Dear teachers and homeschooling parents – Virtual learning options are now more important than ever. These resources come to you directly from the U.S. Courts and from the Judicial Learning Center in St. Louis. See below for NEW LAW DAY ACTIVITIES, PODCAST ACTIVITIES, VIDEO ACTIVITIES, ONLINE LEARNING MODULES, and ADAPTABLE LESSON PLANS.
If you have questions or are looking for something else in particular, please don’t hesitate to contact us at Info@JudicialLearningCenter.org
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Thank you for the important role you play in the community. Best wishes, take care, and be well.
Since 1958, the U.S. President has annually recognized Law Day, and in 1961, Congress passed a joint resolution designating May 1 as the national day set aside to celebrate the rule of law. Below you will find resources for teaching and learning about the 2020 theme: “Your Vote, Your Voice, Our Democracy: The 19th Amendment at 100.” These resources are all designed with at-home-learning in mind.
Visit our Law Day Lesson Plans page HERE for the 2020 resources.
Landmark Cases Podcasts
- U.S. Courts Landmark Cases podcast series (approx. 3 minutes each)
- C-Span Landmark Cases podcast series (34-40 minutes each, scroll down to “Landmark Cases”)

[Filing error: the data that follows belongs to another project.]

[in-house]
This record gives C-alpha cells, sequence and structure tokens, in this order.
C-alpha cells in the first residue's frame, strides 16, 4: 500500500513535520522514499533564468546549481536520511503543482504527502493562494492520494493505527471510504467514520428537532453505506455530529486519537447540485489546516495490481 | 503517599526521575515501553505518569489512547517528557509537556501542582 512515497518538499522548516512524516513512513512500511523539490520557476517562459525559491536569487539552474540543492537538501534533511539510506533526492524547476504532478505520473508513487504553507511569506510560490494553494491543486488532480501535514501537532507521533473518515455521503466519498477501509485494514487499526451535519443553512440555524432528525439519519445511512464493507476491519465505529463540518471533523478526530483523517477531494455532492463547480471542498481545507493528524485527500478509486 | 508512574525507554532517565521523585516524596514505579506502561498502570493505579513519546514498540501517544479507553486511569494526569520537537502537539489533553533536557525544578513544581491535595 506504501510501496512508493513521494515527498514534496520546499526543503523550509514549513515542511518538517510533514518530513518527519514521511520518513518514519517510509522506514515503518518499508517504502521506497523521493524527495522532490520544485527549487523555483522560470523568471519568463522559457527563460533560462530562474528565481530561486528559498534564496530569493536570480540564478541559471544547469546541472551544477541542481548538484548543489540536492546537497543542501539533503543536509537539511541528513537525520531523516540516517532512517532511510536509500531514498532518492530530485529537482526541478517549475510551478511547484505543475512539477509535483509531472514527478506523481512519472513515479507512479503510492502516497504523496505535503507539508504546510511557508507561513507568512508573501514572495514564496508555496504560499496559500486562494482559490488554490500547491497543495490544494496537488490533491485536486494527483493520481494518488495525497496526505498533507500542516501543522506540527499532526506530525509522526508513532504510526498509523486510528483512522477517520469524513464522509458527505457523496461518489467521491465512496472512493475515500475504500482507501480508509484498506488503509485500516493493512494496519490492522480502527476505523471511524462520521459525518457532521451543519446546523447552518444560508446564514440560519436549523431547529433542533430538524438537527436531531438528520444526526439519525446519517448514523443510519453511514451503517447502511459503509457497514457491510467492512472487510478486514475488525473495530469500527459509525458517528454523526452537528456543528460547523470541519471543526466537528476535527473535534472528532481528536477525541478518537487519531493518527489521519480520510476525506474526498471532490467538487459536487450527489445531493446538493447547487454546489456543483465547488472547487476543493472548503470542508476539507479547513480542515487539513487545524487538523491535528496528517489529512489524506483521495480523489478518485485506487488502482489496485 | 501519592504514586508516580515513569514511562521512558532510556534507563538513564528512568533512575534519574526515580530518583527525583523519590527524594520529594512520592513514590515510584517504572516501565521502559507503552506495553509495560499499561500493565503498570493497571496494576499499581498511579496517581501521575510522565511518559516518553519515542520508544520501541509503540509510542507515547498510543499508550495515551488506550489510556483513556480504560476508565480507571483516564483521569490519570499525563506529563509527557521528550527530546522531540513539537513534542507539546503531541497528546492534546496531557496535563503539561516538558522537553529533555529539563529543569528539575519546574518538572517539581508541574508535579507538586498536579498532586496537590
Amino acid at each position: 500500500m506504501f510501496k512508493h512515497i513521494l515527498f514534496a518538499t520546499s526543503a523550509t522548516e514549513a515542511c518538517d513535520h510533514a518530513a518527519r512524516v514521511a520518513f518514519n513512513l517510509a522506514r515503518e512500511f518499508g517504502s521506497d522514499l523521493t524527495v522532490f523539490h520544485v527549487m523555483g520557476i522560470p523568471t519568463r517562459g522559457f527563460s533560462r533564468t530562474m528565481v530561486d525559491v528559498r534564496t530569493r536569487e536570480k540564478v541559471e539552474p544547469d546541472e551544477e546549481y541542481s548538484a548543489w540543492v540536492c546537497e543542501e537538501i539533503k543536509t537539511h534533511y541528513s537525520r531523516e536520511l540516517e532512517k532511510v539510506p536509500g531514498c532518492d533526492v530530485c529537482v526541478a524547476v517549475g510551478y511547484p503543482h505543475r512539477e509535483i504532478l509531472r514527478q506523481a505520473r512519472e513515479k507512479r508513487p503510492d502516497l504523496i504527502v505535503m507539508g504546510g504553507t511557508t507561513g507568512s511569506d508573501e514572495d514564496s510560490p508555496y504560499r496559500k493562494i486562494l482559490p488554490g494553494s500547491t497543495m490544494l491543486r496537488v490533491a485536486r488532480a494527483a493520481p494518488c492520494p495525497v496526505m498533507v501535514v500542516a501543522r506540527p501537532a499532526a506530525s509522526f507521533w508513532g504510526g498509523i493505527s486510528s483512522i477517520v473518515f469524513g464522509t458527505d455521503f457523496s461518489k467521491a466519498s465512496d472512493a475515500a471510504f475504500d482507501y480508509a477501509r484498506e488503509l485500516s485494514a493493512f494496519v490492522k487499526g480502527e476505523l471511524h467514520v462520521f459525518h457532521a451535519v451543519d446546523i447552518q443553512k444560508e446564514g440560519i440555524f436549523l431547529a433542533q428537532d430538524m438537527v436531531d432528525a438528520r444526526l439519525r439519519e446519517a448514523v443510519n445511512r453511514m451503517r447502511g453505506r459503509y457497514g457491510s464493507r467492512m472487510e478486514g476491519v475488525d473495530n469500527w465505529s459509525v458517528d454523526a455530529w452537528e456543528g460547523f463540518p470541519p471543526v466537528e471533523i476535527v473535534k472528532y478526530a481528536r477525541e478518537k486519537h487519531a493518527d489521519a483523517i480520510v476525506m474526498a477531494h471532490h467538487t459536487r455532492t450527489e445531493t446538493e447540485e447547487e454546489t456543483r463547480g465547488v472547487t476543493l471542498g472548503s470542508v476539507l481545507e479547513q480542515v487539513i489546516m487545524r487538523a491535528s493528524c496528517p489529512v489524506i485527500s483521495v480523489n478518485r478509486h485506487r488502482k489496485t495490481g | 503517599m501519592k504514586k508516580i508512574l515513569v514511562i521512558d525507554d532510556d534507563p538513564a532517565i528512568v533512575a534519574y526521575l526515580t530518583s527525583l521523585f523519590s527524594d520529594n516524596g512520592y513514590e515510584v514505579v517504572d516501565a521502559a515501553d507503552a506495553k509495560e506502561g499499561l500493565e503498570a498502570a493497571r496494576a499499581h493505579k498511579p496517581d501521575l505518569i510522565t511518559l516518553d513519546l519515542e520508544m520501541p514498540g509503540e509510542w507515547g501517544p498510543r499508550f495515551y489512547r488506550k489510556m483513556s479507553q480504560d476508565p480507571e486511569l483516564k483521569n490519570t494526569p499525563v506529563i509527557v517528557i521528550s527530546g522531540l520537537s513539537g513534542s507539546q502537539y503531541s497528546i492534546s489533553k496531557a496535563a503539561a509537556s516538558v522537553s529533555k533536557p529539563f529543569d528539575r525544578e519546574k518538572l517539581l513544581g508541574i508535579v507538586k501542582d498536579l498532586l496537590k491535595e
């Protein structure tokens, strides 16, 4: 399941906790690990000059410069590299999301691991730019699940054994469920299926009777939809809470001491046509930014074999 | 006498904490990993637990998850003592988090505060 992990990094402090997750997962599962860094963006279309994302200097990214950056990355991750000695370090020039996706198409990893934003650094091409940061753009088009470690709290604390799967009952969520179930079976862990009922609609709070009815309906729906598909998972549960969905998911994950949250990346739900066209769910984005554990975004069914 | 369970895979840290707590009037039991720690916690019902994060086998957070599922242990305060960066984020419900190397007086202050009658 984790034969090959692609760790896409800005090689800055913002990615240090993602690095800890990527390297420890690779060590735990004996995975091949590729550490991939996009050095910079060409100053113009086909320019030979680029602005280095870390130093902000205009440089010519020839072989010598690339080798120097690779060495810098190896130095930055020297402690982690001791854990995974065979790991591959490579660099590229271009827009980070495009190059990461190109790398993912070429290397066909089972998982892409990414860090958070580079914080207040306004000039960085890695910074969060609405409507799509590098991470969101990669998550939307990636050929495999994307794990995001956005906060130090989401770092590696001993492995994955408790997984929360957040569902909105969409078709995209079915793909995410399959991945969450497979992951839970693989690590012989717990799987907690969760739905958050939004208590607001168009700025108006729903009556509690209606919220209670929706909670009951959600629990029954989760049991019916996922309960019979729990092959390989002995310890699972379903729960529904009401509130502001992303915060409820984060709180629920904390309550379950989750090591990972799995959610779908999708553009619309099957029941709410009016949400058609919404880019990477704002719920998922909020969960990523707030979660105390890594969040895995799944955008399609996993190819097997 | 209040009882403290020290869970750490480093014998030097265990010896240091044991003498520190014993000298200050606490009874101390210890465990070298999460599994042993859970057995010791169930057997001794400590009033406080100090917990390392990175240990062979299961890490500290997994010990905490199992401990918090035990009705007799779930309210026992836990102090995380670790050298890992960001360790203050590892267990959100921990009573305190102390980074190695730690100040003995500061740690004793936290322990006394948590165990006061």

Podcast Listening Activity
- Suggested Civics, Government, and Law Podcasts:
- We the People and Live @ America’s Town Hall – The National Constitution Center
- More Perfect, Season 1 – WNYC Radio
- Civics 101 – NHPR Radio
- Is it Legal To…? – The Missouri Bar
- 60-Second Civics Podcast and Daily Civics Quiz – Center for Civic Education
- Podcast-Based Lesson Plan, Framers of the Constitution – Center for Civic Education
Create a Podcast Lesson Plan
For each of the topics, there is a U.S. Courts video featuring federal judges and other court officials from around the country. Each video has a corresponding student activity sheet.
Separation of Powers
Rule of Law
Right to Counsel
Careers in the Judicial Branch
ONLINE LEARNING MODULES
For each of the topics, there is an online learning module. Each smaller section within a topic module ends with an online quiz. There are pre- and post- tests for each module. There is also an optional student sheet for each (click on webquest) to follow along with the quizzes.
The Role of the Federal Courts
Organization of the Federal Courts
How Courts Work
Some of our lesson plans can easily be adapted for students working at home.
- Rule of Law WebQuest
- Article III WebQuest
- Separation of Powers/Qualifications of Office
- Qualifications of Judges
- Judicial Independence, What’s Wrong With This Court?
- Understanding the Types of Cases
- Trial by Jury
- Street Law – Materials for At-Home Learning
- Street Law – Webinars for Teachers
- The Missouri Bar – Resource Center for Learning About Government
- U.S. Courts – Online Tools Make Civics Accessible to Teachers, Parents, and Teens
- U.S. Courts – YouTube Playlist for Students and Teachers
- U.S. District Court, Southern District of Indiana – Educational Resources Page
- For high school students – The National Constitution Center’s Interactive Constitution
- For elementary and middle school students – iCivics Educational Games